Depression

What is depression?

Ever wondered why someone you know, a friend or a relative, seems very sad and looks tired or dull for a long time? You may have noticed that the person has become very quiet, has lost interest in daily activities, does not eat properly or is frequently absent from work. Such signs indicate that the person may be suffering from depression.
 
Depression is a common mental disorder with a set of symptoms that affect a person's thoughts, feelings, behavior, relationships, performance at work, and in very severe cases, may also lead to thoughts of suicide and death. 
 
It is alright to feel sad or upset over some unhappy events or circumstances. However, if this feeling persists for a long time (more than two weeks) or recurs frequently and disrupts normal life and health, then it could be a sign of clinical depression, which requires treatment. 
 
Note: 
  • Depression is not a sign of weakness or mental instability; it is an illness like diabetes or heart problems. Depression can affect anyone at any juncture in their lifetime. 
  • Depression is treatable.

What are the symptoms of depression?

"I don't feel hungry nowadays. I feel like sleeping through the day, but at night I tend to stay awake with restless thoughts in my mind. I don’t want to work or speak to anyone, I'd rather stay in my room all day long. Whatever I do seems to be wrong. I feel I am worthless and useless. Nobody understands me..." 
 
Such thoughts and feelings indicate that the person may be suffering from depression. However, the severity and the symptoms may vary from one person to another. Also, not all depression symptoms are seen in one person. Depression can affect every aspect of life. 
 
Note: These symptoms are a broad classification to indicate the possibility of the condition. It is important to consult a mental health professional and get the correct diagnosis, which will then help determine the type of treatment.

Some of the symptoms are:
  • Feeling low and sad most of the time
  • Loss of interest and difficulty in completing daily activities. Tiring easily and feeling a lack of energy throughout the day. Inability to enjoy things that you found interesting earlier.
  • Difficulty in concentration, thinking or making decisions (example: hobbies, focusing on studies, etc.).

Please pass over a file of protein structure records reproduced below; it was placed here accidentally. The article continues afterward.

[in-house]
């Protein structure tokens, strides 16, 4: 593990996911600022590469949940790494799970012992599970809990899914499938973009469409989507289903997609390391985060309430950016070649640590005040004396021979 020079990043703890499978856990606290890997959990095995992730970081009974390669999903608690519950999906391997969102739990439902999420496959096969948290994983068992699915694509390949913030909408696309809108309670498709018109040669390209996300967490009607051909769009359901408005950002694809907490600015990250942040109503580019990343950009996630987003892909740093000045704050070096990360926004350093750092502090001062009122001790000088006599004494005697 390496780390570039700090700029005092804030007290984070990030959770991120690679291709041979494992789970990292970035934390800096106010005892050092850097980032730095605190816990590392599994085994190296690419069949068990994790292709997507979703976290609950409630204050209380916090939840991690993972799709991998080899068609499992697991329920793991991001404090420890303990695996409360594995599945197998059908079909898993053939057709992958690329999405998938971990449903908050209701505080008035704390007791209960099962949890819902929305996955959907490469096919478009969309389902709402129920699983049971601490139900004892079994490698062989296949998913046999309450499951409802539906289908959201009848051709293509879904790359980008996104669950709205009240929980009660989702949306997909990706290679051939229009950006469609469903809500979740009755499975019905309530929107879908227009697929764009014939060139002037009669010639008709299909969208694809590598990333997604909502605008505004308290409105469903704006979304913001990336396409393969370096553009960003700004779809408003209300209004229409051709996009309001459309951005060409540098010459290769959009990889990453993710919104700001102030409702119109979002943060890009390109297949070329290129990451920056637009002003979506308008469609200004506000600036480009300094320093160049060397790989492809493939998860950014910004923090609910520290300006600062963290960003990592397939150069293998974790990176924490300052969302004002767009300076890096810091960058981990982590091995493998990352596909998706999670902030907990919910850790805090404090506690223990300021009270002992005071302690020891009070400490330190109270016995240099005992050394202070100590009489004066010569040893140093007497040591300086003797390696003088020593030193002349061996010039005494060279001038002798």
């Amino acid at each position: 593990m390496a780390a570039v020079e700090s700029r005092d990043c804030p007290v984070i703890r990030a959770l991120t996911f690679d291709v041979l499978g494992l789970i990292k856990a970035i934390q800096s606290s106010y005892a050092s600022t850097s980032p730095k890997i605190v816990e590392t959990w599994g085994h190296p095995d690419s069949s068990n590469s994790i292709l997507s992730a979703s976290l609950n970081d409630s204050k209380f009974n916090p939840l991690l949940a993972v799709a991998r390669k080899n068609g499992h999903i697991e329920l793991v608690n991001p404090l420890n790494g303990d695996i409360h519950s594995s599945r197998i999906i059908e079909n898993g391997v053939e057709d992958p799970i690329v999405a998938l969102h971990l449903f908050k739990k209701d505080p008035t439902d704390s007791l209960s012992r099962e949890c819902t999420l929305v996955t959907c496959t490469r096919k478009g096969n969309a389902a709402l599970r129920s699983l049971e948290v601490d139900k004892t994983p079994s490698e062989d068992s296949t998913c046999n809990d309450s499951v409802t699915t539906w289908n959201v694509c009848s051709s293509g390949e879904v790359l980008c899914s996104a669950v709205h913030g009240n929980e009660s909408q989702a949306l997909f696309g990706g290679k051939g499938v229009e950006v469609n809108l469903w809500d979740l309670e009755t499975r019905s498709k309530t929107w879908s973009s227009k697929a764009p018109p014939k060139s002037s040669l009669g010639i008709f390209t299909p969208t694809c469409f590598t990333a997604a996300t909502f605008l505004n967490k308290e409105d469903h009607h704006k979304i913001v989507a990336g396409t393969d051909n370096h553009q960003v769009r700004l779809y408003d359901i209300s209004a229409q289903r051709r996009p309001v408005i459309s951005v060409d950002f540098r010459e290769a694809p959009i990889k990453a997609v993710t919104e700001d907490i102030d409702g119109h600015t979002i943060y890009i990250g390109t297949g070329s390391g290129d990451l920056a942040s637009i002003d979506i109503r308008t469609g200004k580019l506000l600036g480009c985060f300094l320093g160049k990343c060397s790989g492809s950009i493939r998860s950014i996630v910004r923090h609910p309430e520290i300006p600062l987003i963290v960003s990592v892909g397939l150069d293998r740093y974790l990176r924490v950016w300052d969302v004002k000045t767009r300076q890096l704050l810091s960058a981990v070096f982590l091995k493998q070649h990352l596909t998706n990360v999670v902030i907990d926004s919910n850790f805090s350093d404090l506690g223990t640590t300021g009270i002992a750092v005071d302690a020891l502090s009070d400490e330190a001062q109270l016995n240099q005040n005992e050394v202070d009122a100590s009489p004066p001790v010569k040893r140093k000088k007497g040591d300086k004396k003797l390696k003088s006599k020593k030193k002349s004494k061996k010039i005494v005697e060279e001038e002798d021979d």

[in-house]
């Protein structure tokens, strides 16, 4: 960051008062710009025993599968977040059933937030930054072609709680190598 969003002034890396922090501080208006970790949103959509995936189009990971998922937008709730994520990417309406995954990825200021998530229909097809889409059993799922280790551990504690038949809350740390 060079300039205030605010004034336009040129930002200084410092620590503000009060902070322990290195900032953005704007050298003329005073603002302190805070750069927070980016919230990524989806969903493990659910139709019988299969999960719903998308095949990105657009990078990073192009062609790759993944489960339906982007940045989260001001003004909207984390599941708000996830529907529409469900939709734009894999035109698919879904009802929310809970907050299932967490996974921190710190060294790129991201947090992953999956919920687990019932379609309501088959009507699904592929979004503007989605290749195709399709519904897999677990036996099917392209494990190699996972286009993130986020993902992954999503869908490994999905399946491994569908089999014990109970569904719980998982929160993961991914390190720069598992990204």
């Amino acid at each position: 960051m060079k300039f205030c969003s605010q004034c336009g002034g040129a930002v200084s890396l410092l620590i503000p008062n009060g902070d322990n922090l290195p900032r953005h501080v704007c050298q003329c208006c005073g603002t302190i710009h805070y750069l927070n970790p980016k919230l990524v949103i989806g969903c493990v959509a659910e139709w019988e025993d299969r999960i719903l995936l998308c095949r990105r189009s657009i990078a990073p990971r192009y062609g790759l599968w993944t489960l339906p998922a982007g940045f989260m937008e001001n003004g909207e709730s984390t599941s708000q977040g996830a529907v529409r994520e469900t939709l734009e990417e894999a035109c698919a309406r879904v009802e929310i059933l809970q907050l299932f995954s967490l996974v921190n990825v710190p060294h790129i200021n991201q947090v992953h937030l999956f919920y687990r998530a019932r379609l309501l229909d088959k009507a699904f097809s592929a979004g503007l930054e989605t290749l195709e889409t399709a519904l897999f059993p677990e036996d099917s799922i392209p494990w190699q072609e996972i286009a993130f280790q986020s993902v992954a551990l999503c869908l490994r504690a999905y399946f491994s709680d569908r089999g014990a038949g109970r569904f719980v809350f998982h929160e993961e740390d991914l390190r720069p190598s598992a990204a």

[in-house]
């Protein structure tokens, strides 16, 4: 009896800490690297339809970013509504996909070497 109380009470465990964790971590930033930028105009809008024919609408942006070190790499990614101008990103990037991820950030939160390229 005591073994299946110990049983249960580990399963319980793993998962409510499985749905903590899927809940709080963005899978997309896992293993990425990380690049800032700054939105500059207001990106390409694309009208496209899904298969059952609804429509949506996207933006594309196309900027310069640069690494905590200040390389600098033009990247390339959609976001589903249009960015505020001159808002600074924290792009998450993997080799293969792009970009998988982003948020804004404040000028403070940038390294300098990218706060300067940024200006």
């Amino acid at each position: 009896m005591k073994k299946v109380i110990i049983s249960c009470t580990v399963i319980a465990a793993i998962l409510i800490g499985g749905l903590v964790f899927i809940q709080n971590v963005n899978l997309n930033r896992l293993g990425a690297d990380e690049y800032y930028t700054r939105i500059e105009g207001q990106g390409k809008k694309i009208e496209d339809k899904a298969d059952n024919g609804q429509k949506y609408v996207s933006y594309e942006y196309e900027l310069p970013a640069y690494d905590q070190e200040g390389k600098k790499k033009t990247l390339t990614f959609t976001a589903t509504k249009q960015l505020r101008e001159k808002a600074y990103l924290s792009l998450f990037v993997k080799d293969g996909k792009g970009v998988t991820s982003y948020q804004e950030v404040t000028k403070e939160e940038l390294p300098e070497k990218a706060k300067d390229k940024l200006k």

• Loss of self-confidence and self-esteem
  • Negative thought about self, life and future
  • Loss of appetite or overeating
  • Feeling guilty and blaming oneself for past failures; feeling unworthy
  • Frequently absent from work or being unable to work
  • Feeling hopeless about the future
  • Disturbed sleep or being unable to sleep
  • Lack of interest in sex/sexual activity
  • Experiencing body aches such as headaches, neck pain, or cramps
  • Thoughts about self-harm, suicide or death
In case you observe any of these depression symptoms in someone you know, you can encourage them to consult a mental health expert.

What causes depression?

Depression can be caused due to a combination of several factors that include genetics, life events, or stress.

  • Psychiatric disorders: Depression can co-exist as a part of undiagnosed psychiatric disorders such  as obsessive compulsive disorder, social phobia and schizophrenia. A detailed assessment by a mental health expert is recommended in such cases. 
  • Life stressors: Common stressors in adults could be work-related, interpersonal (either familial or marital), financial problems and others. 
  • Physical health problems: Uncontrolled medical illnesses such as diabetes and thyroid problems can lead to depression. Hence, consultation with a psychiatrist would also involve investigating for previously undiagnosed medical illnesses. People suffering from major medical illnesses such as heart disease, cancer, or HIV, may have difficulty in coping with or adapting to the illness, leading to depression. 
  • Personality: Having problems with personality or body image (being too fat or too thin, too short or tall), perfectionism, low self-confidence, unhealthy competition and peer pressure in school, college, and at work. Most research indicates that all or a combination of these factors can trigger depression.
  • Addiction to alcohol or drugs: Alcohol is a depressant and excessive consumption may cause depression. Addiction to drugs and other harmful substances isolates a person from family and friends. Prolonged use or inability to gain access to drugs may lead to withdrawal symptoms, behavioral issues and depression.

Depression can manifest itself across age groups due to various psychosocial factors. The following sections contain information about how depression affects children, women, and the elderly.

How is depression diagnosed?